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Neil Young, Foo Fighters, Black Keys and more Rock Global Fest

by Photo of Ross Bernhardt

Over 60,000 gathered at the Great Lawn in Central Park for a cause and for great tunes.

Neil Young, Foo Fighters, Black Keys and more Rock Global Fest

While the numbers say that over 60,000 people gathered in Central Park's Great Lawn for the Global Festival on Saturday, it felt like there were over 100,000 people easy.  Men, women and children of all ages came together and stretched from the front near the stage all the way to the back, and it was a tight squeeze for most of the proceedings.  While the sun wasn't shining down, the weather conditions were perfect on the early fall day, and everyone in attendance was treated to some amazing musical performances and important humanitarian causes.

The concert began with K'naan and Band of Horses playing abbreviated sets (almost like openers) as the crowd began to grow bigger and bigger.  In between performances (and right at the beginning), celebrities and Global Citizen members gave testimonials about global poverty and how everyone is and can be a global citizen, doing things for the greater good.  Everyone in the crowd was enlisted to participate in actions like tweeting at presidential candidates Barack Obama and Mitt Romney about their policy plans to end global poverty.  Videos were shown and global citizenship awards were handed out.  

The sentiment and overarching theme of the event were important and powerful, but impatient music fans don't usually make up the best audience for speeches like these.  They were often met with cynicism from many in the crowd, chanting for the next act or just not bothering to listen, even if Hugh Jackman, Olivia Wilde, and Selena Gomez were the ones talking on stage.

One of the nicer surprises of the evening came when John Legend stopped in to play "Imagine."  Legend spoke briefly during his brief piano interlude, then launched into his performance.  It was breathtaking.  Legend added his soul to the song, and I almost felt privileged to have heard him perform it.  It felt like such a beautiful moment, and everyone quieted down so they could hear.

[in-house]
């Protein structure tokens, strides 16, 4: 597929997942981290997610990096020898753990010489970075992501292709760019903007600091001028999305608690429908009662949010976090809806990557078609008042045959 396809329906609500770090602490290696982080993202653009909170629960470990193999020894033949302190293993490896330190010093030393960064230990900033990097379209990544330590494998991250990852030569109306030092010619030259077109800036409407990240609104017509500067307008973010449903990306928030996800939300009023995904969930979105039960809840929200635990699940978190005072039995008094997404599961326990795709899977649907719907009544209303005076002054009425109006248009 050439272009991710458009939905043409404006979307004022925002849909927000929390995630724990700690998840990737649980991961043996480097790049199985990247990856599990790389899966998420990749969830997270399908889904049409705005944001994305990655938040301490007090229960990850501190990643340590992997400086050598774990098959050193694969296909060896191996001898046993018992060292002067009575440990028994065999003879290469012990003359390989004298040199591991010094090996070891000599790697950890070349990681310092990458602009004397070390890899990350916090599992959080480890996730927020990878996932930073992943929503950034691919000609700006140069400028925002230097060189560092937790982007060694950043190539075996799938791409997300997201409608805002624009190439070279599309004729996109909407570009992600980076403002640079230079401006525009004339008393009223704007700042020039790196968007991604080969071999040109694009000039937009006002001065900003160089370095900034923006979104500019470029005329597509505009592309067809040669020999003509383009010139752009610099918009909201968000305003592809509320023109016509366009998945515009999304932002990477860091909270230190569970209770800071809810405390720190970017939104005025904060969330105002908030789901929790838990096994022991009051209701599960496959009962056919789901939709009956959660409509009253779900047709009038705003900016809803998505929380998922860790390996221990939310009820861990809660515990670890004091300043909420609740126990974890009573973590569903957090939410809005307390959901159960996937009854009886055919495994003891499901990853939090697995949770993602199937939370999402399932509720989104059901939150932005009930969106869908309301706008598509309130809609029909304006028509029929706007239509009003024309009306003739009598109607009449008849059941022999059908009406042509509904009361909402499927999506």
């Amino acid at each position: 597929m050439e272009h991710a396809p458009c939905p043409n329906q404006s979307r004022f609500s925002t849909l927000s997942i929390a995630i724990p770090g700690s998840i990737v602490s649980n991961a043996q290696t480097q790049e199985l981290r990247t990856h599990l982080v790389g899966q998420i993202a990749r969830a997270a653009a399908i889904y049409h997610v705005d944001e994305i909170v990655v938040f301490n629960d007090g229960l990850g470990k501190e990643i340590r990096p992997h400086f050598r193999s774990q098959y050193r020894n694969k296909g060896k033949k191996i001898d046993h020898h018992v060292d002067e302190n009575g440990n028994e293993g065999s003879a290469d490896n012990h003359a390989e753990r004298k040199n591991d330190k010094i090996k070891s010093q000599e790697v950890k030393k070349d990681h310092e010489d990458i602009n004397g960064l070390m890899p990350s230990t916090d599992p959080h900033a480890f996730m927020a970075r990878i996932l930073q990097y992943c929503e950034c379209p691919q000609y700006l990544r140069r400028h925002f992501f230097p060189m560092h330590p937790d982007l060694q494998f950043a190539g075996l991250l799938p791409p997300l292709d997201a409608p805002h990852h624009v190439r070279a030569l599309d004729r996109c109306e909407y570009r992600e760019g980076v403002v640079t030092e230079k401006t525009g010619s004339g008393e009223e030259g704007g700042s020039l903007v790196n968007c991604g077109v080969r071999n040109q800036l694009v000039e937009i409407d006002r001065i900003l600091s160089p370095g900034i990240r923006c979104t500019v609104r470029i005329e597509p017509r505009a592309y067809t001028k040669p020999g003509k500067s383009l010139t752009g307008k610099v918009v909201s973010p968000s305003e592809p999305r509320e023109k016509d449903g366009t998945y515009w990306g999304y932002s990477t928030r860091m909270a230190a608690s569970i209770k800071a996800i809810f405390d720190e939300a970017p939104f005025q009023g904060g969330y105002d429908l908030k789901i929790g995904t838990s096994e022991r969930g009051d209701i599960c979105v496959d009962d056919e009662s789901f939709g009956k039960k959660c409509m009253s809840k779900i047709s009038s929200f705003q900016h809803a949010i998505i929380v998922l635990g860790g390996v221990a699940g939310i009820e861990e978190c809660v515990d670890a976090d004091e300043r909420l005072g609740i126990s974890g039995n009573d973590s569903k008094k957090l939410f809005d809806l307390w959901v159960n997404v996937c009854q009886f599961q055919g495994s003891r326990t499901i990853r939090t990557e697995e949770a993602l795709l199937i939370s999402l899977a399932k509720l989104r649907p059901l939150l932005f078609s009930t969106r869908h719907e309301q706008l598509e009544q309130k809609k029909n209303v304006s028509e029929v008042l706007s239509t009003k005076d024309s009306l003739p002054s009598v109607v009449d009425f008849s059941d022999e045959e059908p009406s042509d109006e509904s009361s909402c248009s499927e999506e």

Musically, the concert didn't disappoint.  The Black Keys ripped through their set, barely taking any time between songs in an effort to get as many in as possible.  Dave Grohl  and the Foo Fighters delighted the crowd with his banter and with the infectiousness of the set.  The Foo Fighters kick some serious ass live, and Grohl couldn't have been more appreciative of the audience.  At one point, a large clap during a slow part of "The Best of You" started.  Grohl was taken back by it, telling us, "Oh wow.  You have no idea how f**king beautiful that looks from up here."  It looked pretty beautiful from within the crowd, and the feeling of 60,000 people clapping to the beat sent chills down my spine.  

They ended with a frenzied version of "Everlong" before handing things over to Neil Young and Crazy Horse.  Young and his band just released a new album, Psychedelic Pill, and although there are only 9 songs, it's long enough to have been split up into two discs.  The first single, "Walk Like a Giant," clocks in at 16:27, so we all knew what was in store.  Young still sounds practically the same after all these years and still delivers ferocious guitar solos, though they did tend to drag on after a while.  He did play some of his own songs, but for the most part stuck to new material.

Only at the end did the real fireworks start, which unfortunately I did not witness.  As my friend and I left the show, we heard "Rockin' in the Free World," which we figured he would save for last.  We both wondered before his performance whether the Foos or Black Keys would join him on stage at some point for some epic conclusion, but we didn't stick around to find out.  Turns out they did.  Grohl and Dan Auerbach, K'naan and Band of Horses all came out to jam/sing with Young and the band on that final song for a once-in-a-lifetime performance that I happened to miss.  Fortunately, there is video of it, and it is righteous:

It felt like the event (and Global Citizen's goals for activation and participation) was a success, and I'm sure everyone there felt a special vibe.  I was at Mumford & Son's in Hoboken, where 15,000 people were crammed into Pier A.  The vast number of people in attendance, all on the same wave length (for the most part; some older women snapped at younger women and I did see someone get chased down by security early on) made it feel special.  The artists savored being up on that stage, and playing "with us, not for us" as Grohl put it.

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